The defense team of Canberra solicitor Ben Aulich and accountant Michael Papandrea alleges police used unlawful actions and entrapment in an operation which led to charges being brought against their clients.
- Ben Aulich and Michael Papandrea are charged with conspiracy to launder money
- They were charged following an undercover police operation
- Defense lawyers told the court that the operation used illegal actions
Mr. Aulich and Mr. Papandrea are both charged with conspiracy to launder money. Mr. Aulich faces another charge of recruiting others to engage in criminal activity.
Both men appeared in the ACT Magistrates Court on Thursday, where their attorneys asked to be allowed to challenge the undercover police operation, which resulted in the charges, and to cross-examine witnesses.
The charge is that Mr. Aulich and Mr. Papandrea made arrangements with an undercover police officer who posed as a man in need of laundering money from the sale of illegally obtained cigarettes.
The men then allegedly discussed the merits of several businesses, including cafes, supermarkets and billboard beaters.
But Mr Papandrea’s lawyer, Sam Pararajahsingham, told the court the issues were only ever discussed hypothetically.
“Things were discussed on a general level,” Mr Pararajahsingham said.
But he told the court that changed when another person, known as UC02, became involved.
Unbeknownst to the couple, he was also an undercover agent.
“The position is changing and UC02 is playing an active and persistent role,” Mr Pararajahsingham said.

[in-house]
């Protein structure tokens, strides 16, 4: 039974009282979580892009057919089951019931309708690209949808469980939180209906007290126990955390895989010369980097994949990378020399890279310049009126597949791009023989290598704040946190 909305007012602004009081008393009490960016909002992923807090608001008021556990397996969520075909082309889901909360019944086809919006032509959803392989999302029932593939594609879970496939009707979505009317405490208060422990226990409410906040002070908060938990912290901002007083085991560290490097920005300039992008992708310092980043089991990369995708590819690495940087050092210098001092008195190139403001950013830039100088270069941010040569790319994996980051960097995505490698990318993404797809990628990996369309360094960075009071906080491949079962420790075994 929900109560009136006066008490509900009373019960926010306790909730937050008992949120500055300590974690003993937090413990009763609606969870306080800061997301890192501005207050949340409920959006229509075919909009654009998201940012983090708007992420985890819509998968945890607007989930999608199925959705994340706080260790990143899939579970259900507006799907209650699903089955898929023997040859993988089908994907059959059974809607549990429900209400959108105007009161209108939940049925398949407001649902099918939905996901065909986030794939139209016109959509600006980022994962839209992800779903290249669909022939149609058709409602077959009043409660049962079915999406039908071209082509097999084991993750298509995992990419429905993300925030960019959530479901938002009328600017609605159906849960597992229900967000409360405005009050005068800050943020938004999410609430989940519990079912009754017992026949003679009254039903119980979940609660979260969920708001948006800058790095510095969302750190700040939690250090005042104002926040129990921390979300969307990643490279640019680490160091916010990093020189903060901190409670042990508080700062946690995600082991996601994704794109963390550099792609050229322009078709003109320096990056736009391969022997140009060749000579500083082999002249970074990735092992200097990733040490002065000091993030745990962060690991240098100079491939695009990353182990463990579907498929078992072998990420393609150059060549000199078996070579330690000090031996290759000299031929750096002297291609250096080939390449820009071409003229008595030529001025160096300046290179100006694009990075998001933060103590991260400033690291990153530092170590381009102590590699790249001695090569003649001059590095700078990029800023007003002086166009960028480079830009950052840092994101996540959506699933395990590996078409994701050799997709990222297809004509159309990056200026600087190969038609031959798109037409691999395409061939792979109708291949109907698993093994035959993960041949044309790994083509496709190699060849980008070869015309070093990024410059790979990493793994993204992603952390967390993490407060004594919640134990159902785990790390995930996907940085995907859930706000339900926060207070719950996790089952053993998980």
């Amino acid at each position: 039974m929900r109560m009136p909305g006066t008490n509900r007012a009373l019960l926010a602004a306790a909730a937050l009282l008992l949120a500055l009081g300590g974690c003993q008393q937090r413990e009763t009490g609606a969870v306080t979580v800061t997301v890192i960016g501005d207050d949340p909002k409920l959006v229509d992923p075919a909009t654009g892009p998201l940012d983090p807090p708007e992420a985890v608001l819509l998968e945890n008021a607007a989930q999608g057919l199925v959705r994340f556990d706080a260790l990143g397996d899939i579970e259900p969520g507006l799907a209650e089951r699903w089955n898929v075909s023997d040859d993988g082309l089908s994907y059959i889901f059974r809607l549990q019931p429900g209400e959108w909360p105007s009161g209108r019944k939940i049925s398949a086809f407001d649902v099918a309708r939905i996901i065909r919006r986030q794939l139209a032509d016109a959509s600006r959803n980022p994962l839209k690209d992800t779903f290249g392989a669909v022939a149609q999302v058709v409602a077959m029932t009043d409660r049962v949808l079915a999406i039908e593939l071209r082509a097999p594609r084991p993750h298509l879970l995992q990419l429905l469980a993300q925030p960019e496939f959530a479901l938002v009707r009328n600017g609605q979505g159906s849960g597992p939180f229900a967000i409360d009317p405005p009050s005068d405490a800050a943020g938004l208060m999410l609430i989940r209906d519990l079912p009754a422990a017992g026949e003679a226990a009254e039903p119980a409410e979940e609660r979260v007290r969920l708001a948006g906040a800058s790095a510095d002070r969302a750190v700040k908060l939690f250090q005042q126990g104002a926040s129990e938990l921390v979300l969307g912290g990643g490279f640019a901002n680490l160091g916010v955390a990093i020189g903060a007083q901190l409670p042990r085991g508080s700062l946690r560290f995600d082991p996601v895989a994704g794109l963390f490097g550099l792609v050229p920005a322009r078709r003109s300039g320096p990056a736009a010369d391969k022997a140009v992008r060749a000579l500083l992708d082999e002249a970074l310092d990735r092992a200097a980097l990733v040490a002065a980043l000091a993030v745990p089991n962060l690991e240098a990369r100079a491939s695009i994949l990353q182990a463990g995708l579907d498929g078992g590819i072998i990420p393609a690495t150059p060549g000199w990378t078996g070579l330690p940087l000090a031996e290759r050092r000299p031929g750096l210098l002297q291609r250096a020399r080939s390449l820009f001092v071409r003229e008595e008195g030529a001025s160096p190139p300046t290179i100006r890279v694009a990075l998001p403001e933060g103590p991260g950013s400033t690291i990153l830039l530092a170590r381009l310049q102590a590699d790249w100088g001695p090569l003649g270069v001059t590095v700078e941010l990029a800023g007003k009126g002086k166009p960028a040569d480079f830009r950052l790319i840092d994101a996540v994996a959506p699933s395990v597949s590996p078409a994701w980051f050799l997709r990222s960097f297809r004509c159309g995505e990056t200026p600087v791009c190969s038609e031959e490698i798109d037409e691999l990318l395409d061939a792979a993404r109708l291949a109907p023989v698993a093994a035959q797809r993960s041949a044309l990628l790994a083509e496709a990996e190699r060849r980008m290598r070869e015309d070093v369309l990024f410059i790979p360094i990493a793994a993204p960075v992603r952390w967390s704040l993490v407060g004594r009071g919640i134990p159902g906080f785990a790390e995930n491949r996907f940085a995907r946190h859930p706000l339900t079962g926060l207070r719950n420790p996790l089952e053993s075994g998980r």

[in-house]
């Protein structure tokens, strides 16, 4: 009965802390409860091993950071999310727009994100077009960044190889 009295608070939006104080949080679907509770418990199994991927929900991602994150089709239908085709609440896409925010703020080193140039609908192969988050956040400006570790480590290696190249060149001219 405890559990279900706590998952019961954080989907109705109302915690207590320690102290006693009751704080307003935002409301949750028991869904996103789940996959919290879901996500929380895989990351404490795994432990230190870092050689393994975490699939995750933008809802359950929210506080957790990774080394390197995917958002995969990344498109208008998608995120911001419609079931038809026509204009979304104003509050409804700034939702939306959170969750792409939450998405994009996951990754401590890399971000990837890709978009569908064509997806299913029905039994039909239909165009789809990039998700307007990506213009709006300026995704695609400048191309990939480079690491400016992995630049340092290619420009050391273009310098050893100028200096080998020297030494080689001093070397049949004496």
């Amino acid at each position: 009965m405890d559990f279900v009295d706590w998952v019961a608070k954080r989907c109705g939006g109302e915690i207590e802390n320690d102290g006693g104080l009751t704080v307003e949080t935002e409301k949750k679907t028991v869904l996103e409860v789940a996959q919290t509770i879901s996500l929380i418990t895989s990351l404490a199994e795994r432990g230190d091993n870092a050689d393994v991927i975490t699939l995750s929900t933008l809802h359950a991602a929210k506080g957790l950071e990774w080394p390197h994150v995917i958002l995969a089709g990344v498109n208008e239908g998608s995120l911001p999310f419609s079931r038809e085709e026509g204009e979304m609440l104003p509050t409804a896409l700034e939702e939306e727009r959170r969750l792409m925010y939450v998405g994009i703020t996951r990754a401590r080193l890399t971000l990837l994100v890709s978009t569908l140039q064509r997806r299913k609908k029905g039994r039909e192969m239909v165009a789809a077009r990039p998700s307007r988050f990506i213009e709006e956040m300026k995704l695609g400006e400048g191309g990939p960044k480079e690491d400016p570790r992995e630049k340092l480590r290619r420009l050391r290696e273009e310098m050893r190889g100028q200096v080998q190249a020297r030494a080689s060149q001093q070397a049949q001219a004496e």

He said the man pushed for faster action, including asking for delays.
“The question arises whether UC02 was acting within the terms of the [police operation] or his actions did not fall under that,” Mr Pararajahsingham said.
Mr Aulich’s lawyer, David Campbell, said the arrangement with the undercover officer was “fictitious”, which sought to create an offense and acted as a “most serious trap”.
He told the court that if he found out that there had been entrapment and illegal activity, it would devastate the prosecution’s case in any future trial in the ACT Supreme Court.
“If we’re right, this material will never be admitted,” Campbell said.
“The entire prosecution case will be [collapse].”
But prosecutor Mark Tedeschi told the court the request was ill-conceived.
“The defense was unable to point to a single illegal act,” he said.
He dismissed the allegations of entrapment and said that after the undercover officer told them he had money from the sale of illegal cigarettes, the accused came up with the solution of creating a company to launder money.
“They want to go on a fishing expedition,” Mr Tedeschi said of the request to challenge the validity of the police operation.
“They want to explore the possibility that someone did something outside the scope of authority.”
The court has already rejected the claims of MM. Aulich and Papandrea seeking a copy of the transaction authorization.
The two men will not know until January whether they will be able to cross-examine police witnesses about their latest request.